Forests, a source of life for women in Burkina Faso
FAO and its partners are helping women in Burkina Faso to better understand the nutritional value of forest products and to run effective community-based enterprises in order to boost their incomes and become self-sufficient.
Almost all of Burkina Faso is covered by tree or wooded savannah, so it is hardly surprising that here, rural women boast a long tradition of relying on forest products for a variety of purposes: be it for food, medicines, clothing, tools or the manufacture of dyes.
For Burkinabé women, it is those products classified as ‘non wood forest products’ that are most important. They include many wild foods, such as nuts and fruits, leaves, mushrooms, honey, edible insects (caterpillars and termites), as well as spices, herbs, fibers, oils and other animal or plant products used for food, medicinal or cosmetic preparations.
Seeing the potential of these forest products in improving the lives and incomes of rural women, FAO set out in 2009 to establish a project across seven provinces in the North and Centre North of Burkina Faso.
Its aim was to help women improve the way they use and care for trees, as well as better understand the nutritional value of forest products – such as that of the nutritionally rich Moringa tree leaves - to promote their health and that of their families.
Women also received guidance on how to run effective forest product enterprises in order to boost their incomes and become self-sufficient. In total, the project reached out to some 8000 people, 89 percent of them women.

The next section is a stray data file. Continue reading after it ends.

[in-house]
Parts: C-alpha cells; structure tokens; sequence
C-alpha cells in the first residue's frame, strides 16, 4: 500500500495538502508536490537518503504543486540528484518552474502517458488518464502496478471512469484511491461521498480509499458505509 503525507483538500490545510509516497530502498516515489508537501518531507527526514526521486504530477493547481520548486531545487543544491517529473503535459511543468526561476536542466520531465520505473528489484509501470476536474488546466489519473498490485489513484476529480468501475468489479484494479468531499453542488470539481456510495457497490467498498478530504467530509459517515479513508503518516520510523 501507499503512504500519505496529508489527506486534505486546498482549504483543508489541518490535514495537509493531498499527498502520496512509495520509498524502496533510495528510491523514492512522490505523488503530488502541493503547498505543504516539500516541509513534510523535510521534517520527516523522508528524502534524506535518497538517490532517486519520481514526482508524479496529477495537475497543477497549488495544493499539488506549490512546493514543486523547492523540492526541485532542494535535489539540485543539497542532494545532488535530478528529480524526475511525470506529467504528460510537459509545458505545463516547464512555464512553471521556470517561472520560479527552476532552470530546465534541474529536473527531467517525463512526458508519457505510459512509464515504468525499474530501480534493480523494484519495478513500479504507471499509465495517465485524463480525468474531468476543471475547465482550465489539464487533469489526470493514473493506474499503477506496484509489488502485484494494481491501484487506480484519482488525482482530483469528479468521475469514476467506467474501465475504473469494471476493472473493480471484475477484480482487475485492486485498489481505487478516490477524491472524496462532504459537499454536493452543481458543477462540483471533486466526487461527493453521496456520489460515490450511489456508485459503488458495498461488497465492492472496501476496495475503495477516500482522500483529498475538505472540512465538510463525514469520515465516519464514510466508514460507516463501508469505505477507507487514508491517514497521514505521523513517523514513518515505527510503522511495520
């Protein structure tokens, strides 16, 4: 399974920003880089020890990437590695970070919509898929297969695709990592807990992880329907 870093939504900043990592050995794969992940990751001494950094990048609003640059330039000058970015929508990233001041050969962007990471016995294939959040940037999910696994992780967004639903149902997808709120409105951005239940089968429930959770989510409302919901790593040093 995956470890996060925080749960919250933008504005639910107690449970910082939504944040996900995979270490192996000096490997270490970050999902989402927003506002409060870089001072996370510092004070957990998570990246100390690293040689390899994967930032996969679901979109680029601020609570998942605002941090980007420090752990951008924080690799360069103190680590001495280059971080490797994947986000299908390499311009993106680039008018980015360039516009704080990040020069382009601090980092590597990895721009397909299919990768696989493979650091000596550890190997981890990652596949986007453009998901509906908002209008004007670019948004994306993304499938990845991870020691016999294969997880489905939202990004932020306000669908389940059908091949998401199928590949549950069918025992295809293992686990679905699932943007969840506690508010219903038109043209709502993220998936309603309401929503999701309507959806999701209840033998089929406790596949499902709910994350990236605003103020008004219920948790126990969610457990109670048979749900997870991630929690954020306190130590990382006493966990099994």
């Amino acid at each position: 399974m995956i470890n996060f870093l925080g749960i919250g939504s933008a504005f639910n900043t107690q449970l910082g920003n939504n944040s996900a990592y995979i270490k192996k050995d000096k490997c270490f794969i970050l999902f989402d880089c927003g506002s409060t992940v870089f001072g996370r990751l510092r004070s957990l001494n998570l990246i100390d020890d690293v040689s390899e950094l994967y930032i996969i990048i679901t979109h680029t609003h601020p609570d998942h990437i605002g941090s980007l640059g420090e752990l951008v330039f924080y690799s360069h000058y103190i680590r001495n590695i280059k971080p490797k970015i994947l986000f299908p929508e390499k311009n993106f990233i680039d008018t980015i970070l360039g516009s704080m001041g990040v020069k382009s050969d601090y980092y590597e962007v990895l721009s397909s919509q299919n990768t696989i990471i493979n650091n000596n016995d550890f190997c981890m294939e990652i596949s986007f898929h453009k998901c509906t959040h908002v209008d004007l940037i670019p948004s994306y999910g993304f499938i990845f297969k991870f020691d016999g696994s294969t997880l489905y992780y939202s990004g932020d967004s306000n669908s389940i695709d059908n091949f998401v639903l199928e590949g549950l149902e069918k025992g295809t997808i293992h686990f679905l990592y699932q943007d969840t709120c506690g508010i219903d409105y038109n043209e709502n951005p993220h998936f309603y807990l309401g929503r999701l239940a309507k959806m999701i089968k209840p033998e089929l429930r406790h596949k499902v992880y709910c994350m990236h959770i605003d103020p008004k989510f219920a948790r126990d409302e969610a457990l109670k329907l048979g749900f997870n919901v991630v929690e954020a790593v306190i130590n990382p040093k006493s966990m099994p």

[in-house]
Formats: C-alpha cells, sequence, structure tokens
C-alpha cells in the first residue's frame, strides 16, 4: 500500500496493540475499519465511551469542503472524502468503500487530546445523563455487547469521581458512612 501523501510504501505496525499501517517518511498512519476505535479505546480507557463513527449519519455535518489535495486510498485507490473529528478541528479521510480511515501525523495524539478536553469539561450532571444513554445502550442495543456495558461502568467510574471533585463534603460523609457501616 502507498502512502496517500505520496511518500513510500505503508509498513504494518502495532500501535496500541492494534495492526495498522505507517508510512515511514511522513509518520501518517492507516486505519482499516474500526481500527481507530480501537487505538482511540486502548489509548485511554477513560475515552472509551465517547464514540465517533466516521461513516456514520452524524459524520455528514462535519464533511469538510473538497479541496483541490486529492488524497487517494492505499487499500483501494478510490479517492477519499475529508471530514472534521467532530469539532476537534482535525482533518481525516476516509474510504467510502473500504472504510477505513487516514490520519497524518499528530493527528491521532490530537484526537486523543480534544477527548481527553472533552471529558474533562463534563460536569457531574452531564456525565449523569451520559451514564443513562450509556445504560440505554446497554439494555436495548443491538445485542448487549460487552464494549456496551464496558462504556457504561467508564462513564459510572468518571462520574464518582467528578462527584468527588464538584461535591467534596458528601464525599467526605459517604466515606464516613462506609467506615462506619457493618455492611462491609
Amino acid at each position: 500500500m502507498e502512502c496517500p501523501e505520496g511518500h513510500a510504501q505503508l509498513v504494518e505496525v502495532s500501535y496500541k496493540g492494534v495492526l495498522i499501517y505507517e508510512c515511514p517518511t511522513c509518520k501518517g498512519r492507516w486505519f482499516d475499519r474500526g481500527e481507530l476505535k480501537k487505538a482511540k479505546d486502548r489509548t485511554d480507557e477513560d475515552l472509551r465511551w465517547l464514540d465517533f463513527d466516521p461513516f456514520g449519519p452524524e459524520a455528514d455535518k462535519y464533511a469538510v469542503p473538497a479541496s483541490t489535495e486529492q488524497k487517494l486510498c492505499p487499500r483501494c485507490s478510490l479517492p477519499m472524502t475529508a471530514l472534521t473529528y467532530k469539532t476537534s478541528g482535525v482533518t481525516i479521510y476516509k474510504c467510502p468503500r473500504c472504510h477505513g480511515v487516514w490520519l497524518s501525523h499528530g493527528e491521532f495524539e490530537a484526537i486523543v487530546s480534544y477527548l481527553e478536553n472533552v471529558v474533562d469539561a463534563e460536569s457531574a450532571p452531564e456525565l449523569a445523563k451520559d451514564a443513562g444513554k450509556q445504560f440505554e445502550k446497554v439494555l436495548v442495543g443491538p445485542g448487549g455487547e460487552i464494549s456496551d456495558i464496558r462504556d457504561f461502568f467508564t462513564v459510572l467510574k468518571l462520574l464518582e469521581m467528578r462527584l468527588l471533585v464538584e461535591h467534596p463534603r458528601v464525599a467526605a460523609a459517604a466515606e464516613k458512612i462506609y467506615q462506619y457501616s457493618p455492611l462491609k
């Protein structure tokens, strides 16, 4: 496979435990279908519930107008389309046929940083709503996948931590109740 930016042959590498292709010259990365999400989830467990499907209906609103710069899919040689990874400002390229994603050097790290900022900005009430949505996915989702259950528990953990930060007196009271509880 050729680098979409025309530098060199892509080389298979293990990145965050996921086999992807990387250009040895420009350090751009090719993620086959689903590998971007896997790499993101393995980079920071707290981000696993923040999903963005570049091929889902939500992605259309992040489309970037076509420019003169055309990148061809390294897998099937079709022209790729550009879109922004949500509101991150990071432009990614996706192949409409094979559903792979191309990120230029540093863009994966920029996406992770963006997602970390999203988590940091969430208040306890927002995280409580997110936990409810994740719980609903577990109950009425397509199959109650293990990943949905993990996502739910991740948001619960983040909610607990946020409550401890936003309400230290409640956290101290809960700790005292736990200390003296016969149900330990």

Having been implemented over the last three years in partnership with the Ministry of the Environment and the UK NGO Tree Aid, the project has also helped to kick-start the revitalization of community-based forest enterprises, by providing them with inputs and linking them to national forest programmes and markets.
Women using a semi-automatic machine for cutting soap slabs.
Overall, 238 local associations have taken part in the project, each specializing in different activities and receiving inputs to help process and conserve products, such as soap presses and cutting boards, freezers, gas stoves and even bicycles for transportation.
In villages and cities nearby the project area, twelve sales outlets have been set up to facilitate the flow of products.
The results have been outstanding: on the one hand, through better informed consumption of forest products, the food and nutrition security of vulnerable women and that of their families have significantly improved, benefitting their health and ability to engage in income-generating activities.
On the other hand, local association and cooperatives have been able to set up sustainable and lucrative businesses by diversifying income-generating activities, managing forest resources and training their members in a variety of techniques: from the extraction methods of neem and shea butter oil for the manufacture of cosmetic products, to the preparation of nectars from local fruits, such as baobab and saba.
In the province of Yatenga, for instance, L'Association Zoodo pour la Promotion de la Femme (AZPF), has been training women in the production of soap bars from Egyptian Balanite, a tree famous for its date-like fruits, and whose oil is ideal to repair dry, parched skin.
To ensure the project’s environmental sustainability, community-based forest enterprises and their members, most of whom are women, also received technical training on a number of practices, including fruit tree production and reforestation.